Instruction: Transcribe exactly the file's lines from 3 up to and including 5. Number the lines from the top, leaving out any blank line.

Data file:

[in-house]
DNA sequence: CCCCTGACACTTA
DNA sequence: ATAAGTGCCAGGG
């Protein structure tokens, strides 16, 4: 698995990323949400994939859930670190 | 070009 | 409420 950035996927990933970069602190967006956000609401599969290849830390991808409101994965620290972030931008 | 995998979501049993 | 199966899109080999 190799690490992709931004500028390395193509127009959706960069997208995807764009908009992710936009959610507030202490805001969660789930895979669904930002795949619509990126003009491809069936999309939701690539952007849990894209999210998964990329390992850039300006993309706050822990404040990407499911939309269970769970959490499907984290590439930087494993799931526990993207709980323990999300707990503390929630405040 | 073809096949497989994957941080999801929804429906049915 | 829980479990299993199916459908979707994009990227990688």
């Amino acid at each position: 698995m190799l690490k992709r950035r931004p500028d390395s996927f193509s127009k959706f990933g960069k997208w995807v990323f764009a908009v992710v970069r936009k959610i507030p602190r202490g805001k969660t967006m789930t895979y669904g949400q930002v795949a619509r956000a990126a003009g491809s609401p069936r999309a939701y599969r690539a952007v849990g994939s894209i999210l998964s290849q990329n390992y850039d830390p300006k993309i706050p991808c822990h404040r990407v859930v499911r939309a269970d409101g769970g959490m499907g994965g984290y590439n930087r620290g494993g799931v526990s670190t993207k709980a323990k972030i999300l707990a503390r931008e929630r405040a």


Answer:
DNA sequence: ATAAGTGCCAGGG
């Protein structure tokens, strides 16, 4: 698995990323949400994939859930670190 | 070009 | 409420 950035996927990933970069602190967006956000609401599969290849830390991808409101994965620290972030931008 | 995998979501049993 | 199966899109080999 190799690490992709931004500028390395193509127009959706960069997208995807764009908009992710936009959610507030202490805001969660789930895979669904930002795949619509990126003009491809069936999309939701690539952007849990894209999210998964990329390992850039300006993309706050822990404040990407499911939309269970769970959490499907984290590439930087494993799931526990993207709980323990999300707990503390929630405040 | 073809096949497989994957941080999801929804429906049915 | 829980479990299993199916459908979707994009990227990688």
């Amino acid at each position: 698995m190799l690490k992709r950035r931004p500028d390395s996927f193509s127009k959706f990933g960069k997208w995807v990323f764009a908009v992710v970069r936009k959610i507030p602190r202490g805001k969660t967006m789930t895979y669904g949400q930002v795949a619509r956000a990126a003009g491809s609401p069936r999309a939701y599969r690539a952007v849990g994939s894209i999210l998964s290849q990329n390992y850039d830390p300006k993309i706050p991808c822990h404040r990407v859930v499911r939309a269970d409101g769970g959490m499907g994965g984290y590439n930087r620290g494993g799931v526990s670190t993207k709980a323990k972030i999300l707990a503390r931008e929630r405040a």